Monday, September 3, 2012

Break 'The Cycle?' Not yet.

THERE ARE plenty of well-educated, knowledgeable, telegenic, articulate women with deep track records in political affairs. Former Michigan Governor Jennifer Granholm is an example, just to name one. And yet such women are rarely given cable shows to share their insights. When Dylan Ratigan ended his show on MSNBC, the network suits came up with "The Cycle," an ensemble talk show. Its two male "stars" are Touré (a writer and pop-culture gadfly) and Steve Kornacki (a political writer for Salon). Kornacki, only 33, provides the political gravitas, such as it is.

But let's get down to cases.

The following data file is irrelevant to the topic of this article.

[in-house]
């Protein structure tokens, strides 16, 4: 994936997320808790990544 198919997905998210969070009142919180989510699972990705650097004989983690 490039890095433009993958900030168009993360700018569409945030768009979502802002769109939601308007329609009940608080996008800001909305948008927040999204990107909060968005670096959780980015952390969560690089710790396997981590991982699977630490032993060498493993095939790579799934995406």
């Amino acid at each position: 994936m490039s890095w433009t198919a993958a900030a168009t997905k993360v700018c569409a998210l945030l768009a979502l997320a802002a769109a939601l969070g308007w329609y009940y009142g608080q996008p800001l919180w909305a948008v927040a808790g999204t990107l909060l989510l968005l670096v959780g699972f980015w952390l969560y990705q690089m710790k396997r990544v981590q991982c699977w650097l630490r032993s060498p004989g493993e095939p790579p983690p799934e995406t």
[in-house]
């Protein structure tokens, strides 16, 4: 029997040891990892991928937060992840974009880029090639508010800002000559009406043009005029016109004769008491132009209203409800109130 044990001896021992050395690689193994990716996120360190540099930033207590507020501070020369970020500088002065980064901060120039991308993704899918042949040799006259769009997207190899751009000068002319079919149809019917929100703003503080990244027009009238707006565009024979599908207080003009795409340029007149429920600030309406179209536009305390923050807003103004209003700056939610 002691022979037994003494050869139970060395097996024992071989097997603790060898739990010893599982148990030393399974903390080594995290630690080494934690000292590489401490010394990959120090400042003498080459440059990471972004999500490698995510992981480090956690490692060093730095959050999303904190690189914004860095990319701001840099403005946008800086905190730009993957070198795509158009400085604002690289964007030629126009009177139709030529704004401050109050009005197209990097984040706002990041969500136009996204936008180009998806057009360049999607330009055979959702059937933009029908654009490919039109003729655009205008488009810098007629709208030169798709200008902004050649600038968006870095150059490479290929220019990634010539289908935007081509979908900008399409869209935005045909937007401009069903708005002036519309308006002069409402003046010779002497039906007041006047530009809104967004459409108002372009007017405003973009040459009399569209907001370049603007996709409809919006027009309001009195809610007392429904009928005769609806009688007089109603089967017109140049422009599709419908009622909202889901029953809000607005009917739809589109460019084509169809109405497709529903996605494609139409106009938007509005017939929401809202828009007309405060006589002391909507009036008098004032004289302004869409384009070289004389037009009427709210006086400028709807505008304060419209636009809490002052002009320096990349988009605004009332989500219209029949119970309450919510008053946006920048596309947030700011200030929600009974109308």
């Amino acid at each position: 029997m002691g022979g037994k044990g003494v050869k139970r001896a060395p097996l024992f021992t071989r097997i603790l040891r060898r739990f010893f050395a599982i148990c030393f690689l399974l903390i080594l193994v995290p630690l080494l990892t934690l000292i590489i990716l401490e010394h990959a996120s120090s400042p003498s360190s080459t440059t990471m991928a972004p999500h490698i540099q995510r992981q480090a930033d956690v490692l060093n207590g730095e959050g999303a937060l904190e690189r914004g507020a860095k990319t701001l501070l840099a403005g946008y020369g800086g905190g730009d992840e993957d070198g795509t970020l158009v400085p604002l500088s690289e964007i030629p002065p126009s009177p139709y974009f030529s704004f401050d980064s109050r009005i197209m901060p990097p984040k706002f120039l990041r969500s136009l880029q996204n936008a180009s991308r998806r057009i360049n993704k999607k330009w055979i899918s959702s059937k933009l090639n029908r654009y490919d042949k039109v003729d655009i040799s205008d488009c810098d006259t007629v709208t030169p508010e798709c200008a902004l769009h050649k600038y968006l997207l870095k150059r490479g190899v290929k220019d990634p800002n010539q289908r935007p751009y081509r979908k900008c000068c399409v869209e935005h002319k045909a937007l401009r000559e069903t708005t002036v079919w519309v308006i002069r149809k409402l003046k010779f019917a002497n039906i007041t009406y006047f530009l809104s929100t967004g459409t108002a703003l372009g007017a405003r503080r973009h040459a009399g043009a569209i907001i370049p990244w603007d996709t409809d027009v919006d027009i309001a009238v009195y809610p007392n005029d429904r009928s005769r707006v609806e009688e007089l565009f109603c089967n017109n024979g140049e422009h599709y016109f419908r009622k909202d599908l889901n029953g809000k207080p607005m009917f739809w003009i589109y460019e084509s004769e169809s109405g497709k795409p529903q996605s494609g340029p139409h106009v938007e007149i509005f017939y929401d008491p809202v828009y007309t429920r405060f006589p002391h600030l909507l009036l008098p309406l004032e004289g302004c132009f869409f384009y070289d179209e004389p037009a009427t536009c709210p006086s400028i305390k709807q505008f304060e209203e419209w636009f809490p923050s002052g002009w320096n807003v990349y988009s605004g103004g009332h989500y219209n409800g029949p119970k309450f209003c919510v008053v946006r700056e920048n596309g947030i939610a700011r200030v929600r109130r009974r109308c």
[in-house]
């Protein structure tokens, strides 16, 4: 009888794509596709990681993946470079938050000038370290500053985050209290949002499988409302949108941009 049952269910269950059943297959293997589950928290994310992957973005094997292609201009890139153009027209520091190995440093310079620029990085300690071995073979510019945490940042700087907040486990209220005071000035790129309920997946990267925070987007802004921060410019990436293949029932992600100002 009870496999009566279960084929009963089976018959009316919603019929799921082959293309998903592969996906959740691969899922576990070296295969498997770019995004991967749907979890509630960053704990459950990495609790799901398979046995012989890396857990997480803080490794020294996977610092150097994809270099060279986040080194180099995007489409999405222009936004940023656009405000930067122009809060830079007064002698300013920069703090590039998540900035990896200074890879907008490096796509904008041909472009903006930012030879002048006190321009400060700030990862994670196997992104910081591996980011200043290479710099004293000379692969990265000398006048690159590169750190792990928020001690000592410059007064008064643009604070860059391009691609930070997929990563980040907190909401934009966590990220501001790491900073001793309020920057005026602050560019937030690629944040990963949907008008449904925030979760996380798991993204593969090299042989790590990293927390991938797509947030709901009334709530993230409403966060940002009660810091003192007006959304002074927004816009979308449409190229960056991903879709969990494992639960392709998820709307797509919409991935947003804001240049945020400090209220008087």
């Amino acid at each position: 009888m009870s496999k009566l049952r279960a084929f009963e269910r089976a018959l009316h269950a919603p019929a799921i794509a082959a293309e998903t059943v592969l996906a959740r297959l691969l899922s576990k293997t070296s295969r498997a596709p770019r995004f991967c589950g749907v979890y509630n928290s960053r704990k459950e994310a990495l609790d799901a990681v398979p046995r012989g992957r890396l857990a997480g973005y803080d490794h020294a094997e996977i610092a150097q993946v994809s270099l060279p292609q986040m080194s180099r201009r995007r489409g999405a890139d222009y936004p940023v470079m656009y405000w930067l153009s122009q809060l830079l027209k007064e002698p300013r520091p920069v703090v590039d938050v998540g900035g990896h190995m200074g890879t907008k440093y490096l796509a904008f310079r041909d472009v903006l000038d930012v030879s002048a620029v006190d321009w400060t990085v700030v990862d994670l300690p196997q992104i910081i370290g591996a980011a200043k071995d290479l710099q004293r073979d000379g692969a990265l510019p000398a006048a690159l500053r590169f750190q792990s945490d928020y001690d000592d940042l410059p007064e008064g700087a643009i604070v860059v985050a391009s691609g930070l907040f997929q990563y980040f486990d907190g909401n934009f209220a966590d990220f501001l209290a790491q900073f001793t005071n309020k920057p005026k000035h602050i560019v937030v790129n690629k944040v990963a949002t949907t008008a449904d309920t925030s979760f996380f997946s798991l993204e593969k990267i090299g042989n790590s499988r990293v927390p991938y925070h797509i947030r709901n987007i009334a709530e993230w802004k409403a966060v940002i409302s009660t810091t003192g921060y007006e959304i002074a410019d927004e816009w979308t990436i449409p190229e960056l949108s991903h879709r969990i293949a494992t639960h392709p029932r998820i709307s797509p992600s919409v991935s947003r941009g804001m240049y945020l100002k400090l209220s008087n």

The two females stars are S. E. Cupp (seen at left) and Krystal Ball (yes, that's really her name). Both sport the lofty but meaningless title of "political strategist." Cupp is the conservative yin to Ball's liberal yang. Cupp's claim to fame: She's a Cornell grad (art history), a classically trained ballet dancer and author of a book slamming liberals for "destroying" religion. Ball's claim to fame: She's a Univ of Virginia grad (economics) and political naif who was photographed holding a dildo while running for Congress (she lost) -- hence, instant fame. MSNBC is now showcasing both women as paradigms of political wisdom on The Cycle. How'd that happen? Simple: Cupp and Ball are bright, articulate and, let's not mince words, raven-haired visions of Aphrodite. And that's ok. What's not ok is MSNBC's exploitation of two smokin' hot babes for ratings. Clearly, neither is there for their intellectual heft -- which, on politics, is feather-weight at best. The need for breaking this sexist "Cycle" is obvious. But it's going to take concerted Girl Power to do it. Without vigorous protest from females, trust me, guys will just sit there and salivate. That said, I wish Cupp and Ball all the best and don't blame them for going for the gold. After all, a girl's gotta pay the rent. But I'll get my political analysis elsewhere.

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